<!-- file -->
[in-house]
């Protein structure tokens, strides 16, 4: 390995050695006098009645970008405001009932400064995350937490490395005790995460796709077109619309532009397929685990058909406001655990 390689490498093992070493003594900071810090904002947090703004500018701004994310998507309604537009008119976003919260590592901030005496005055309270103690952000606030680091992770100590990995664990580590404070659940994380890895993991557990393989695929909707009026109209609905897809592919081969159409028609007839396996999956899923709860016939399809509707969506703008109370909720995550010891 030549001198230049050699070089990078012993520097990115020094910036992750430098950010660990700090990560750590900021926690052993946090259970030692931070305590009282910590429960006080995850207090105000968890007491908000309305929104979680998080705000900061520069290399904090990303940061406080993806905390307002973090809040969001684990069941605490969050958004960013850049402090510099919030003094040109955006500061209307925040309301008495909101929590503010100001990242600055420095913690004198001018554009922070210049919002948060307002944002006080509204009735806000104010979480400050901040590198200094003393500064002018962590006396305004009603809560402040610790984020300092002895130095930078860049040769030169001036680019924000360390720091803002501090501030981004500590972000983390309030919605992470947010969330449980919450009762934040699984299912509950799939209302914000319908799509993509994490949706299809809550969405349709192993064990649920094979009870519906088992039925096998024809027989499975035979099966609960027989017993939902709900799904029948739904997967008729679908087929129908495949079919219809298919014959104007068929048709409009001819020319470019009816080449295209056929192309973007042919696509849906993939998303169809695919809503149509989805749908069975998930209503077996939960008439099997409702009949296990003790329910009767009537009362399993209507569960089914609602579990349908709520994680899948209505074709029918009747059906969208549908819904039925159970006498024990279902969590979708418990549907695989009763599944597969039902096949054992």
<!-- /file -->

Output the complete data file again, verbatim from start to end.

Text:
[in-house]
């Protein structure tokens, strides 16, 4: 390995050695006098009645970008405001009932400064995350937490490395005790995460796709077109619309532009397929685990058909406001655990 390689490498093992070493003594900071810090904002947090703004500018701004994310998507309604537009008119976003919260590592901030005496005055309270103690952000606030680091992770100590990995664990580590404070659940994380890895993991557990393989695929909707009026109209609905897809592919081969159409028609007839396996999956899923709860016939399809509707969506703008109370909720995550010891 030549001198230049050699070089990078012993520097990115020094910036992750430098950010660990700090990560750590900021926690052993946090259970030692931070305590009282910590429960006080995850207090105000968890007491908000309305929104979680998080705000900061520069290399904090990303940061406080993806905390307002973090809040969001684990069941605490969050958004960013850049402090510099919030003094040109955006500061209307925040309301008495909101929590503010100001990242600055420095913690004198001018554009922070210049919002948060307002944002006080509204009735806000104010979480400050901040590198200094003393500064002018962590006396305004009603809560402040610790984020300092002895130095930078860049040769030169001036680019924000360390720091803002501090501030981004500590972000983390309030919605992470947010969330449980919450009762934040699984299912509950799939209302914000319908799509993509994490949706299809809550969405349709192993064990649920094979009870519906088992039925096998024809027989499975035979099966609960027989017993939902709900799904029948739904997967008729679908087929129908495949079919219809298919014959104007068929048709409009001819020319470019009816080449295209056929192309973007042919696509849906993939998303169809695919809503149509989805749908069975998930209503077996939960008439099997409702009949296990003790329910009767009537009362399993209507569960089914609602579990349908709520994680899948209505074709029918009747059906969208549908819904039925159970006498024990279902969590979708418990549907695989009763599944597969039902096949054992």